The Last House on the Left (1972)

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Director/Writer: Wes Craven (Based on Ingmar Bergman’s Virgin Spring)

When a troupe of violent sex criminals cross paths with the parents of their latest victim, a night of gory reprisals is set in motion.  This dark-toned shaggy dog tale is notable for its now infamous scenes of violence and cruelty.  It is also Wes Craven’s feature debut.

In cinema, nihilism is a slippery quality.  When a film evokes it too lucidly, the effect is undercut (sort of a catch-22 scenario).  After all, if your script about meaninglessness hits all of the right notes, you’ve got a problem.  By virtue of having no virtues, it has become meaningful.

This might seem like an insuperable paradox for the nihilistic filmmaker, but Wes Craven finds a way around it.  How?  Truth be told, I’m still not entirely sure how this film works, though I’ll do my best to unpack it.

In the forty-plus years since its release, The Last House on the Left has been described variously as a comedy (yes, there are comic interludes), a gruelling horror (yes, there is gruelling horror), and a sex romp (yes, there are some less than sexy romps), but none of these markers comes close to describing the film’s real MO.  Last House was not designed to make us laugh, or scream, or whoop… but rather, to  deny us these things.  In 2016, it doesn’t take a discerning viewer to see that this intent is hardcoded into the picture.

The best way to describe Last House is to imagine an issue of Seventeen, collaged together with the gnarliest pages of Penthouse Forum.

The film opens to scenes of an idyllic, middle class colonial in upstate New York.  Good time girl Mari Collingwood (Sandra Peabody) is planning a trip into the city for her 17th birthday, and her parents are lightly resisting.  These first scenes are integral to what comes later, establishing the confident performances of Peabody, Richard Towers, and Cynthia Carr (John and Estelle Collingwood respectively), along with the preppy tone.  They also showcase the best aspects of Craven’s script, with witty, confessional dialogue, and lots of vicious foreshadowing.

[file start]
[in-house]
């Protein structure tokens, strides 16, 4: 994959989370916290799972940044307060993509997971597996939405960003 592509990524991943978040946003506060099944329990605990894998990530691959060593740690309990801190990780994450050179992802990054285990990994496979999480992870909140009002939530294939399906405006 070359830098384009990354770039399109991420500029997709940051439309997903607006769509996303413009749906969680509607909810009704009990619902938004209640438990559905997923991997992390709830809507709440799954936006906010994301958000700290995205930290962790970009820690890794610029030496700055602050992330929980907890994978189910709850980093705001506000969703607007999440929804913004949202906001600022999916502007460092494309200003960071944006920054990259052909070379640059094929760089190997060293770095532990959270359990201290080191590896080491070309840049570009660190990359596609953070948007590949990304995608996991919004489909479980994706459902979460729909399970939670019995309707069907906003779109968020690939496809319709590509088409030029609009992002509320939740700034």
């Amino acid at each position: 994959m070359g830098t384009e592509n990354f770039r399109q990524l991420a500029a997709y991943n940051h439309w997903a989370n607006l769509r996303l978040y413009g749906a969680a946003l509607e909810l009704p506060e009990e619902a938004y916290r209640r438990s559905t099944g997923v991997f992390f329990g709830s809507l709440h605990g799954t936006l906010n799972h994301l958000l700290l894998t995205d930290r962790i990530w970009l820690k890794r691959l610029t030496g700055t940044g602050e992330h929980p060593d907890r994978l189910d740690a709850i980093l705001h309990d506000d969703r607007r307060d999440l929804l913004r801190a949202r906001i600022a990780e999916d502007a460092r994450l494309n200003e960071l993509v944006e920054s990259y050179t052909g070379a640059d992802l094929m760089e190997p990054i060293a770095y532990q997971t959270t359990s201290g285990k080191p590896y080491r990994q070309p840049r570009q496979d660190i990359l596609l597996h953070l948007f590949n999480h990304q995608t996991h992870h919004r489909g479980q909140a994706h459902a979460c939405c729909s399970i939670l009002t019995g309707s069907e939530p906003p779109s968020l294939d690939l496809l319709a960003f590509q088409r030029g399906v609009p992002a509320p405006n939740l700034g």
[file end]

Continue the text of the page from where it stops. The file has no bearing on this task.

Last House’s sadism is often flagged up in reviews, but it should be noted that many of the film’s most memorable words and images actually come before the mayhem gets underway.  Take, for example, a sequence in which parents John and Estelle prepare for an evening of gentle intimacy.  As the couple flirt, John playfully invites his wife to “Come into the living room… I want to attack you”.  Later, Craven intercuts these cosy scenes with the literal ‘attack’ and violation of Mari, with David Hess’ score switching from sinister to saccharine on a dime.  Perhaps the most brilliant aspect of Hess’ score lies in how its themes are reversed — whereas at first, the villains are underscored by dread music, and the parents by perky, upbeat muzak, once the daughter has been kidnapped, there is a tradeoff.  Hess’ counterpointing perverts the tone of the film in a way that is both disturbing, and uniquely clever (for a taste of what I mean, listen to the Croce inflected ‘Sadie and Krug’).

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Like his third feature; 1977’s The Hills Have Eyes, Last House’s antagonists are a motley of perverts, psychos, and addicts, held in place by a simple dynamic — one lone, somewhat marginalised female, a brutish leader with his son (or sons) in tow, and a kid with reservations.  In both films, these groups are united through a common interest in violence and depraved sex, although their motives in each case differ somewhat (whereas the cannibal family from Hills were primarily survivalists, Last House’s murderers are pure-and-simple hedonists).

I would favour Last House as the superior film, if only because it doesn’t attempt the spectacle of Hills, and so avoids overreaching its means.  Set pieces like the parents’ revenge plots are realistically unelaborate, and as such, the action remains grounded.

I can think of few pictures, horror or otherwise, which capture the slippery spirit of nihilism so well.  Here, Craven offers no respite from the senseless barbarism of his villains – terror begets terror, as we find ourselves urging the bereaved parents to pay their torment forwards, and cheering when they do so in the worst ways.  It’s easy to see where Hanake picked up the pieces, and indeed, what pieces he picked up.  Like the Funny Games which succeeded it, Last House on the Left is a thoroughly adult meat.  Even a Hannah Barbara subplot, in which the fat, sloppy sherif, and his dim deputy (which seem to come straight out of a Burt Reynolds movie) are comically foiled doesn’t offset the evil — if anything, it makes it emphatic.